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This should be very trivial. I was running through a very basic C program for comparing strings:

#include <stdio.h>  
int strcmp(char *s, char *t);
int main()
{
    printf("Returned: %d\n", strcmp("abc", "adf"));
    return 0;
}

int strcmp(char *s, char *t)
{
    printf("Blah\n");
    while (*s++ == *t++)
    {
        if (*s == '\0')
            return 0;
    }
    return *s - *t;
}

So I've basically implemented my own version of the strcmp function already present in string.h. When I run the above code, I only see return values of 0, 1, or -1 (at least for my small set of test cases) instead of the actual expected results. Now I do realize that this is because the code doesn't go to my implemented version of strcmp, but instead uses the string.h version of the function, but I'm confused as to why this is the case even when I haven't included the appropriate header file.

Also, seeing how it does use the header file version, shouldn't I be getting a 'multiple implementations' error (or something along those lines) when compiling the code?

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your last test *s++ == *t++ which could fail will still increment your pointers… is that what you want? –  Benoit May 8 '11 at 8:03
    
Yep, you're right. That last line should be return *(--s) - *(--t) –  M.K. May 8 '11 at 18:22

4 Answers 4

up vote 13 down vote accepted

You're using gcc, right? gcc implements some functions as built-ins in the compiler and it seems that strcmp is one of those. Try compiling your file with the -fno-builtin switch.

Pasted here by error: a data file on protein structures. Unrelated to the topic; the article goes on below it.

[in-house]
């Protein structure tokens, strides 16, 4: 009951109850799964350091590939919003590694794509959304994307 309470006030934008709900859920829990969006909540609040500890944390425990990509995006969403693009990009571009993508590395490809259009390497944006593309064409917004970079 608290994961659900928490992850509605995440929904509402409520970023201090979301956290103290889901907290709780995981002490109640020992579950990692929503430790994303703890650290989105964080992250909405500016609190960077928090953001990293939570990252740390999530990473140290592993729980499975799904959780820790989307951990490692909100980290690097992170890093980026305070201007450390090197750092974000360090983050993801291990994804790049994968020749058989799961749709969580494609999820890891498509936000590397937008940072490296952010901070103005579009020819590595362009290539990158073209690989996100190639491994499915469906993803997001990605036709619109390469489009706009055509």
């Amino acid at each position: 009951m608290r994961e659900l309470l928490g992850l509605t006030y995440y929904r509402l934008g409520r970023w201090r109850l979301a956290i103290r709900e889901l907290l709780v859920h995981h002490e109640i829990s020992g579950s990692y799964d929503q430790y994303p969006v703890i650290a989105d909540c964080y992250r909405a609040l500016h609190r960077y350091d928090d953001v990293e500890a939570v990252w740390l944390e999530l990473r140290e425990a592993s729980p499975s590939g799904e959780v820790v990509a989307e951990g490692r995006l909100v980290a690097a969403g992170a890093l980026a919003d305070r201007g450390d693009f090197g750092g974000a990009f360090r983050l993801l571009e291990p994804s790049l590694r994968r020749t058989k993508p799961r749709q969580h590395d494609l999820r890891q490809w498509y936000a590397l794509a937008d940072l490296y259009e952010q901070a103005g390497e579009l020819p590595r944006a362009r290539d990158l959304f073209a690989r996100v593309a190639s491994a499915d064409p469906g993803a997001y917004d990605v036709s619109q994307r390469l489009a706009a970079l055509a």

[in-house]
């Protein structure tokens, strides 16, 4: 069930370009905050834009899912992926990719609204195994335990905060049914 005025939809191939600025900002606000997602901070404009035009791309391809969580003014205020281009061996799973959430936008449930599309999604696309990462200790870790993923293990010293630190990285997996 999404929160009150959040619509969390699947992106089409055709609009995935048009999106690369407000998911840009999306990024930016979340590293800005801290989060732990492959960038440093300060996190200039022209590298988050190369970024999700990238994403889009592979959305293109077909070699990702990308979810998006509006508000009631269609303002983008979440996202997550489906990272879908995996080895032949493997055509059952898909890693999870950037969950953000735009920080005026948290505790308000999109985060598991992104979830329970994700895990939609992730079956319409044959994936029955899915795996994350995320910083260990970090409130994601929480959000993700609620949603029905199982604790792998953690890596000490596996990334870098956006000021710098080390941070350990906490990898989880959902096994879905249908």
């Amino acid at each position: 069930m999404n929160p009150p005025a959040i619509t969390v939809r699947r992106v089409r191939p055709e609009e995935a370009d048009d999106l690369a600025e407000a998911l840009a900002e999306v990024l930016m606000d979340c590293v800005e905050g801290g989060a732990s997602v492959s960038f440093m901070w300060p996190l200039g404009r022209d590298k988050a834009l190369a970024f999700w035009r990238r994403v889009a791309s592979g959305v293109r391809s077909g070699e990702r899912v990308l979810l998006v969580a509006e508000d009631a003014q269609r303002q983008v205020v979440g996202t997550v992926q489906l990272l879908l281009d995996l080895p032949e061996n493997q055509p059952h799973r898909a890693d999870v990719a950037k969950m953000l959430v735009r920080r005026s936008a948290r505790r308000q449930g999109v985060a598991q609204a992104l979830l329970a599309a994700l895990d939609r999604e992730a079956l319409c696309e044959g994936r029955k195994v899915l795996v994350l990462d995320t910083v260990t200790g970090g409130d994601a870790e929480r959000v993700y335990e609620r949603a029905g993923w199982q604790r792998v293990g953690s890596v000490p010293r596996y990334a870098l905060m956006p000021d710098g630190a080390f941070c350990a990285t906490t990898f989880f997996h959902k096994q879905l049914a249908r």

Header files just tell the compiler that certain symbols, macros, and types exist. Including or not including a header file won't have any effect on where functions come from, that's the linker's job. If gcc was pulling strcmp out of libc then you probably would see a warning.

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+1 this is the part of the answer that I didn't know :) –  MByD May 8 '11 at 6:52
1  
my answer seems like a one big mistake... deleted... –  MByD May 8 '11 at 6:59
    
I was sure it wasn't posted, it's a shame... –  MByD May 8 '11 at 7:03
1  
and BTW "mu is too short" is way too long :) –  MByD May 8 '11 at 7:07

Not as elegant as the earlier answers, another way to get this done

#include <stdio.h>  
static int strcmp(char *s, char *t); /* static makes it bind to file local sym */
int main()
{
    printf("Returned: %d\n", strcmp("abc", "adf"));
    return 0;
}

int strcmp(char *s, char *t)
{
    printf("Blah\n");
    while (*s++ == *t++)
    {
        if (*s == '\0')
            return 0;
    }
    return *s - *t;
}
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Without knowing what compiler and lib. version you use, all conclusion are only 'possibility'. So the most reasonable thing that stdio.h already includes stdlib.h or string.h

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strcmp is the name of a standard library function. As such you are only permitted to declare the function (although you must use a correct declaration); you are not permitted to provide another definition for it. The implementation can assume that whenever you use strcmp you are referring to the standard library function even if you haven't used the correct #include for it.

If you want to provide an alternative strcmp then you should give it an alternative name.

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I can provide redefinition of most library functions. Most of them are declared weak in glibc; also, standard says only about definition in the header. If no header is included, there is no any "library function" and I can declare anything, even the y0() or define somthing in non-standard way, e.g. double strcmp(int, float*). Many implementations allow user to turn off the assumption about standard library (-fno-builtin or -ffreestanding). Standard says about library in "Hosted environment" (conforming hosted implementation), but there is a conforming freestanding implementation. –  osgx Jul 21 '11 at 8:55

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